The Norm Wood Environmental Centre is one of the locations proposed for organic composting, along with a block adjacent to the current landfill in Campbell River. File photo/Campbell River Mirror

Comox-Strathcona waste body leans toward composting for organics

Board considered a report looking into anaerobic digeston for food waste as alternative

While diverting organic waste is on the agenda for regional waste management, the question remains how best to do this.

At its meeting April, the Comox Strathcona Waste Management board, which includes directors from both the Comox Valley and Strathcona regional districts, considered further the process of anaerobic digestion but is leaning toward composting.

Unlike composting, which uses oxygen, the biological decomposition in anaerobic digestion occurs without oxygen. Advantages associated with the practice include the collection of methane produced through the process, which can be sold, and a shorter time frame than composting.

A staff report outlined challenges with the process of anaerobic digestion though, most notably that the region’s volume of food waste is not enough to sustain the practice, which has higher capital and operational costs. The first phase of the planned regional organics facility would bring in about 7,500 tonnes a year, much lower than the low-end capacity of 10,000 tonnes. Collection costs for municipalities would be doubled by the process because food and yard waste would need to be collected separately.

CSWM plans to set up a Campbell River site as a regional organics facility once the landfill site closes around 2022 or 2023 and all garbage is sent to the Comox Valley facility. Its goal is to divert 70 per cent of materials by that time.

RELATED STORY: Comox Strathcona Waste Management shows plans for landfill gas collection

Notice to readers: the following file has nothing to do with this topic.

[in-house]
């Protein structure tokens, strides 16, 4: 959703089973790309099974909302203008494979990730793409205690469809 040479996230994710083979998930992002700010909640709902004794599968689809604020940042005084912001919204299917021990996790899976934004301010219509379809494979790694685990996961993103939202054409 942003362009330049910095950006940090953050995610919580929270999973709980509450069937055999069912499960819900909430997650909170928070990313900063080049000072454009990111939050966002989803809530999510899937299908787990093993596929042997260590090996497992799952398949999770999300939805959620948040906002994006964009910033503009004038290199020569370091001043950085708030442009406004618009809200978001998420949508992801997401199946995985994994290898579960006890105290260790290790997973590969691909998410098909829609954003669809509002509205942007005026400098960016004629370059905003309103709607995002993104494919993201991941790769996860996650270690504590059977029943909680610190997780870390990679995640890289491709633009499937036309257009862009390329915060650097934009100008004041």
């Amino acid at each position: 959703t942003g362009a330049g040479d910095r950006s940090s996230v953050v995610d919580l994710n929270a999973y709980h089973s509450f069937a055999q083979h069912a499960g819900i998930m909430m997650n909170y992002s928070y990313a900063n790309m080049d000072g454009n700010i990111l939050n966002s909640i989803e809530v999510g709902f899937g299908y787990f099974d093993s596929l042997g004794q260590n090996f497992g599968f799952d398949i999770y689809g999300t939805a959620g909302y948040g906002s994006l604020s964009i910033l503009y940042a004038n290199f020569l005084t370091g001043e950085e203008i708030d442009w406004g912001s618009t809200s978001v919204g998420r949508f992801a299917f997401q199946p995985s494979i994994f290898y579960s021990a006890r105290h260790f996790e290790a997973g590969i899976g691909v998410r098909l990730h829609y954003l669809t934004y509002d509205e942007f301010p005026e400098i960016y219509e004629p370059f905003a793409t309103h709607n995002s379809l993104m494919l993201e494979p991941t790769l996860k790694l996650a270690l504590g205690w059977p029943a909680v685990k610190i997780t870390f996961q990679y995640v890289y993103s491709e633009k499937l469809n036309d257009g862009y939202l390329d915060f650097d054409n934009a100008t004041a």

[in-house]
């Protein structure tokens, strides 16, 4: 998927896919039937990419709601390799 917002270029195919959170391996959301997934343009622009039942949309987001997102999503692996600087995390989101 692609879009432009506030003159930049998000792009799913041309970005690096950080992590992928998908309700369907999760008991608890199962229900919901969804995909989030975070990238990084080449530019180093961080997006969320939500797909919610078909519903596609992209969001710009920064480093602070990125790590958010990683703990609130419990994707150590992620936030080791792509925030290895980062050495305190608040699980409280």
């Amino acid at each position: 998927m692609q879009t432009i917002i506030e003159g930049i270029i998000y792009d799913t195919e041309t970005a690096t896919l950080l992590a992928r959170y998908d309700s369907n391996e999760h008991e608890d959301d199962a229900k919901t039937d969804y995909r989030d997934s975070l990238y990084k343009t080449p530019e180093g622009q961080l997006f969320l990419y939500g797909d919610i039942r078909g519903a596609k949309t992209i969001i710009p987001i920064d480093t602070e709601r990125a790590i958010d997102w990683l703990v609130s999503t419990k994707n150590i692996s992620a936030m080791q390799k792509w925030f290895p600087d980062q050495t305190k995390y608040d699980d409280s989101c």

RELATED STORY: Waste management board considers Campbell River sites for organic composting

The staff recommendation is to use aerobic composting moving forward. It also cited previous studies by the City of Campbell River and CSWM on organic waste, which concluded that aerated static composting is the most “suitable and viable” method available for food and yard waste.

Julie Colborne, Zeballos’s mayor and a CSWM board member, asked staff about smaller municipalities and how cost-effective the methods would be regarding their composting needs.

“Our staff are working with out remote communities … to find solutions on organics that make sense,” CAO Russell Dyson said. “We will be reporting back to you on those opportunities.

He cited the communities of Cortes Island and Tahsis as examples.

Looking at a food-only anaerobic digestion operation in the Capital Regional District, CSWM staff estimate the cost here to be between $25 and $40 million on the capital side. Operational costs would run an estimated $100 to $135 per tonne. By comparison, composting would cost $12 t0 $17 million for capital costs, with operations running at $60 to $100 per tonne. The board moved the recommendation to continue supporting the aerated composting approach.

Brenda Leigh, the Area D Director for Strathcona, asked if the material collected in an aerated static pile would create more odours and suggested this would influence the location decision. The areas being considered are Block J at the current landfill site in Campbell River or the city’s Norm Wood Environmental Centre.

She has expressed concern before over the possibility that adjacent residential areas could be affected by odours at the Norm Wood site.

“There’s populations living around the Norm Wood Environmental Centre,” she said. “If the piles smell like they do in Nanaimo at Duke Point, where you can’t even breathe when you drive by … we don’t want to expose populations to that kind of smell.”

She said she could support a static pile if it’s at the Block J adjacent to the current landfill site.

“The planning and design of this facility is taking into consideration the odours that can be emitted,” Dyson responded.

Staff and contractors, he said, are working on enclosure technology to handle the smell and make sure the air from the facility is clean. Dyson also said the Nanaimo example is one of the worst cases and has “tarred” the facilities across the province.

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